Older adults may have vitamin deficiencies caused by not eating a complete diet or reduced ability to absorb nutrients. Other causes of vitamin deficiency include a history of stomach surgery, long-term use of certain medicines, long-term use of alcohol, and kidney, liver, and other chronic diseases.
So what are some common vitamin deficiencies as you age, and what are the best ways to prevent them?
What it does: Helps nerves function properly and may protect against heart and circulation problems as well as blood problems, such as anemia.
If you don’t get enough: Can cause tingling in the feet and hands, fragile skin and mucous membranes, depression, and anemia.
How much do you need: To avoid B6 deficiency, men over 50 should consume 1.7 milligrams every day and women over 50 should consume 1.5 milligrams every day.
Foods that contain it: Fortified cereals, whole grains, organ meats such as liver, chicken breast, fish, and fortified soy-based meat substitutes.
What it does: Helps form red blood cells, protects the body’s nervous system, and is important for metabolism.
If you don’t get enough: Can cause severe nerve problems and a specific type of anemia called pernicious anemia if not treated. If you are over age 50 and have symptoms of nerve problems or anemia, such as numbness or tingling in arms or legs, fatigue, pale skin, or shortness of breath, talk to your doctor. It’s important not to ignore symptoms of vitamin B12 deficiency, because it can be easily treated with vitamin B12 injections and supplements. Waiting too long may cause irreversible nerve damage.
How much do you need: Men and women over age 50 need 2.4 micrograms of vitamin B12 every day.
Foods that contain it: Fortified cereals, meat, fish, poultry, and milk.
What it does: Helps with keeping your cells healthy, producing new red blood cells, and decreasing the risk of cancer.
If you don’t get enough: Can cause pale skin, fatigue or weakness, diarrhea, poor appetite, weight loss, irritability or forgetfulness, headaches, and sore tongue.
How much do you need: Men and women over age 50 need 400 micrograms of folic acid each day.
Foods that contain it: Dark-green leafy vegetables such as spinach, beans and peas, oranges and orange juice, fortified flour, and fortified cereals.
What it does: Helps your body absorb calcium. Your body makes vitamin D when your skin is exposed to the sun, and you also get vitamin D from some foods. As you age, vitamin D deficiency becomes more common because the skin is less efficient at producing vitamin D when exposed to sunlight and it can be difficult to get enough vitamin D through diet alone. Conditions such as kidney and liver disease can prevent your body from absorbing vitamin D properly.
If you don’t get enough: Your bones can’t absorb calcium, which increases your risk for developing osteoporosis. Low vitamin D levels have also been linked to a higher risk for falling. Many older adults have low levels of vitamin D without any signs or symptoms.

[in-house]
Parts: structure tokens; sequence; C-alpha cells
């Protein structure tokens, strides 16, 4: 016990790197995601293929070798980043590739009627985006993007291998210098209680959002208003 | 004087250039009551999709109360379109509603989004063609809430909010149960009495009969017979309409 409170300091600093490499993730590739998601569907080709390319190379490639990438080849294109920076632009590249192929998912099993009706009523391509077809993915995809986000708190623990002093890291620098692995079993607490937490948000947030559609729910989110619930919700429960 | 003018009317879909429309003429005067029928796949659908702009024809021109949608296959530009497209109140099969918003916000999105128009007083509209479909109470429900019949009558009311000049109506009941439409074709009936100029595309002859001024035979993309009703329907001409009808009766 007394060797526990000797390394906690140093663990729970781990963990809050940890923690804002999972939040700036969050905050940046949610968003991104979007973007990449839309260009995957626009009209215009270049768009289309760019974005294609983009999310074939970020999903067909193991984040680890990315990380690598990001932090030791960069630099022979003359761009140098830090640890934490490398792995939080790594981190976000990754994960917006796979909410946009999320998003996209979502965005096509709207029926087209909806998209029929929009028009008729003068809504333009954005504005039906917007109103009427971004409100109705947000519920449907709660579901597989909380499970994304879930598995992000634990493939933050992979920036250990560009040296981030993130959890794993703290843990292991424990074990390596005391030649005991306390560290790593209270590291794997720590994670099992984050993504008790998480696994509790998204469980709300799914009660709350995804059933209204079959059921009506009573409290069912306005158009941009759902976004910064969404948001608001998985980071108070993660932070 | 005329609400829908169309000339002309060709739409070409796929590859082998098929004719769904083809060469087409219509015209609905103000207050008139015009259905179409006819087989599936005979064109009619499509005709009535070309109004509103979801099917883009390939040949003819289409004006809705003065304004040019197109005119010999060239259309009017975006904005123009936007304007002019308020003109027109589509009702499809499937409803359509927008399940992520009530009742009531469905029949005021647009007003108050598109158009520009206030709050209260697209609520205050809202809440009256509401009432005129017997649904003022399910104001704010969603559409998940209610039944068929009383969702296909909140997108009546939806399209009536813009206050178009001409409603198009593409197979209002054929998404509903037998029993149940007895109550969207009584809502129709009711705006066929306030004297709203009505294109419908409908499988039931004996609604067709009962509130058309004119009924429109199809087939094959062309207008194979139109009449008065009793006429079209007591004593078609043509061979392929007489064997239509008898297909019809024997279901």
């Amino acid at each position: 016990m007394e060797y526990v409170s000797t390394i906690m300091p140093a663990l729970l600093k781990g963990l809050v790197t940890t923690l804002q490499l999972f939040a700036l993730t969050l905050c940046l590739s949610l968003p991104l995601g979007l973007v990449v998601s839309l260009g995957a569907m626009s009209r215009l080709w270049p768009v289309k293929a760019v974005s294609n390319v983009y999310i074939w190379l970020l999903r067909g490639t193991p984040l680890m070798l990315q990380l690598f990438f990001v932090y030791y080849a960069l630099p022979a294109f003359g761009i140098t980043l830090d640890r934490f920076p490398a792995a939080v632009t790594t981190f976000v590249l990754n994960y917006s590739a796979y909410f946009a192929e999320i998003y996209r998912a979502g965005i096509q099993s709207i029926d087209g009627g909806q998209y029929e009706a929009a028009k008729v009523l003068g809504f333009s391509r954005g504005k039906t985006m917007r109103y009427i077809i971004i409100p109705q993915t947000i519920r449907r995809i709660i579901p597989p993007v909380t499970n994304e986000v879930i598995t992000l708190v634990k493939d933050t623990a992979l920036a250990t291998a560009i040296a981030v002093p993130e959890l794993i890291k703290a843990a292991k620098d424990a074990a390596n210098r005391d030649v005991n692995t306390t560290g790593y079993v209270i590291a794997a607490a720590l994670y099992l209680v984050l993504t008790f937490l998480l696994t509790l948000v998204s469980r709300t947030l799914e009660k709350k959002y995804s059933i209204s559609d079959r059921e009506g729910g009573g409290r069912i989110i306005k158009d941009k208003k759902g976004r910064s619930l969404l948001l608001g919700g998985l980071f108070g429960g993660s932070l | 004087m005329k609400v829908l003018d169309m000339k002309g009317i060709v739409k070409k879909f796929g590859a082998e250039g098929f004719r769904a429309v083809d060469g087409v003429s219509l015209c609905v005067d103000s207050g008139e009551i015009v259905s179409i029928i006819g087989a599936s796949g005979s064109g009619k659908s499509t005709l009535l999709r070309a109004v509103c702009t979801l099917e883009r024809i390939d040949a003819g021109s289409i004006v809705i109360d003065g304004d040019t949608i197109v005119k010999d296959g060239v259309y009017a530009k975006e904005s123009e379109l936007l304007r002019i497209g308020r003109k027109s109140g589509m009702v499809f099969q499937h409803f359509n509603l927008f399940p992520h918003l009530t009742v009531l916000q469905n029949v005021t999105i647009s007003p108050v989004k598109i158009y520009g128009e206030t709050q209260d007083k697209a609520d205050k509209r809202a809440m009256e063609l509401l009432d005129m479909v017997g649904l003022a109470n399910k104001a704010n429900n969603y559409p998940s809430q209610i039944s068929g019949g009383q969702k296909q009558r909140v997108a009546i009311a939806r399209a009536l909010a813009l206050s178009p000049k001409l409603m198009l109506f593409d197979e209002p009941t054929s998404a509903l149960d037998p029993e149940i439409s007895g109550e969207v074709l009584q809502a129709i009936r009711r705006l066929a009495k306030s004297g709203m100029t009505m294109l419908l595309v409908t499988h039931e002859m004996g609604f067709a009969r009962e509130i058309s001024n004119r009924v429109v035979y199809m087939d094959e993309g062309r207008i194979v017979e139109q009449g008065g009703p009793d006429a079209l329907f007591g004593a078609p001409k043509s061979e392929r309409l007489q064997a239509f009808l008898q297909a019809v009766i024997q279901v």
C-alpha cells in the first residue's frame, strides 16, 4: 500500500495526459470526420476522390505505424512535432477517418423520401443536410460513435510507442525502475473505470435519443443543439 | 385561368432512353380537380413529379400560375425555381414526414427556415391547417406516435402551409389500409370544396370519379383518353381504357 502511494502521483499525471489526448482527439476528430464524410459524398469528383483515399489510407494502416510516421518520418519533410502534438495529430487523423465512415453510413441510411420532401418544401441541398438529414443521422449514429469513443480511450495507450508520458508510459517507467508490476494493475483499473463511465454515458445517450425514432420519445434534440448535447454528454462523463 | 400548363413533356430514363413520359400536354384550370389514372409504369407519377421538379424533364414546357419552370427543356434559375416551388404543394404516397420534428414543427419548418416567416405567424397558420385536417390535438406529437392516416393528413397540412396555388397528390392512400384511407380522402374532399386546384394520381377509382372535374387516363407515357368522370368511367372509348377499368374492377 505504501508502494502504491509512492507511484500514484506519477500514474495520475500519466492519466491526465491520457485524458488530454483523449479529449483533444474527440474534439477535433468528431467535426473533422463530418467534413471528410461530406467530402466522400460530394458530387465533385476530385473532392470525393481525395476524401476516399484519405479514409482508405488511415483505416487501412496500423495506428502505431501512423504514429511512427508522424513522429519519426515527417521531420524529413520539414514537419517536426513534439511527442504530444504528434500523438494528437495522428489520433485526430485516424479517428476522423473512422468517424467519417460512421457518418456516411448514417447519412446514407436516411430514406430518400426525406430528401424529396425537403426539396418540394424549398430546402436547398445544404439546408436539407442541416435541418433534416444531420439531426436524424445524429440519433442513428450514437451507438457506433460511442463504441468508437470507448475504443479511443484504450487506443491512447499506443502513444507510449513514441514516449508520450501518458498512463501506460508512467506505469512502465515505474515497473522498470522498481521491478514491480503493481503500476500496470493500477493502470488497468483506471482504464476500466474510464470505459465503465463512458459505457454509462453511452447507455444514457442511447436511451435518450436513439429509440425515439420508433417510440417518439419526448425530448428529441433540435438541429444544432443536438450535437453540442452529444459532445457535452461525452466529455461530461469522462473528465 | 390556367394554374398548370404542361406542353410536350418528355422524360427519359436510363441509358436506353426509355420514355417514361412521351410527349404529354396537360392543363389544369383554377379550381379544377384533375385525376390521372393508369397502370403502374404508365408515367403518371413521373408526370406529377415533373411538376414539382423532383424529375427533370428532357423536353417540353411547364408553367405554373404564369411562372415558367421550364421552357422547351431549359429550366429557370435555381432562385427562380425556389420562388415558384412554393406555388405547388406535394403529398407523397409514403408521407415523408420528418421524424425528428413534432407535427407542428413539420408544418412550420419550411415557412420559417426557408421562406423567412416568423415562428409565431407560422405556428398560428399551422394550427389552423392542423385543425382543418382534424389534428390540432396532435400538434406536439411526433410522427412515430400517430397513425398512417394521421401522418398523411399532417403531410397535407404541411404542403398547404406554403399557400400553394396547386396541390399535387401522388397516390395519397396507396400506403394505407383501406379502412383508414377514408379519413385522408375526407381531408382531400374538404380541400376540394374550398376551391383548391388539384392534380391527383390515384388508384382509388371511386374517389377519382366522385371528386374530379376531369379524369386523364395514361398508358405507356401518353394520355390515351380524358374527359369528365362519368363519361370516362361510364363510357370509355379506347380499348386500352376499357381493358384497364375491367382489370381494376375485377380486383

How much do you need: If you are over 65, your doctor may recommend a blood test to check your vitamin D levels. The recommended daily intake of vitamin D is 600 IU (international units) for people age 51 – 70 and 800 IU for those over 70. Higher doses may be appropriate for some people up to a maximum of 4,000 IU per day.
Foods that contain it: Fatty fish, fish liver oils, fortified milk and milk products, and fortified cereals.
What it does: Maintains healthy bones as you age (in addition to vitamin D).
If you don’t get enough: Lack of calcium puts you at risk for osteoporosis, which makes your bones weak and more likely to break.
How much do you need: Your doctor may recommend taking a calcium supplement if you are not getting the recommended minimum
of 1,200 milligrams of calcium per day (women over age 50 and men over age 70) or 1,000 milligrams (men 51-70).
Foods that contain it: Milk and other dairy products.
Talk to your doctor about your vitamin and mineral needs. Your Rite Aid Pharmacist can help answer vitamin questions, too.
Dietary Supplements, National Institute on Aging:
Nutrition for Seniors, Medline Plus:
Nutrition Unique to Older Adults, Health In Aging:
Patient Information: Vitamin D Deficiency (Beyond the Basics), UpToDate®
Vitamin B12 Deficiency Can Be Sneaky, Harmful, Harvard Health:
Vitamins, Medline Plus:
Vitamins and Minerals, National Institute on Aging:
These articles are not a substitute for medical advice, and are not intended to treat or cure any disease. Advances in medicine may cause this information to become outdated, invalid, or subject to debate. Professional opinions and interpretations of scientific literature may vary. Consult your healthcare professional before making changes to your diet, exercise, or medication regime.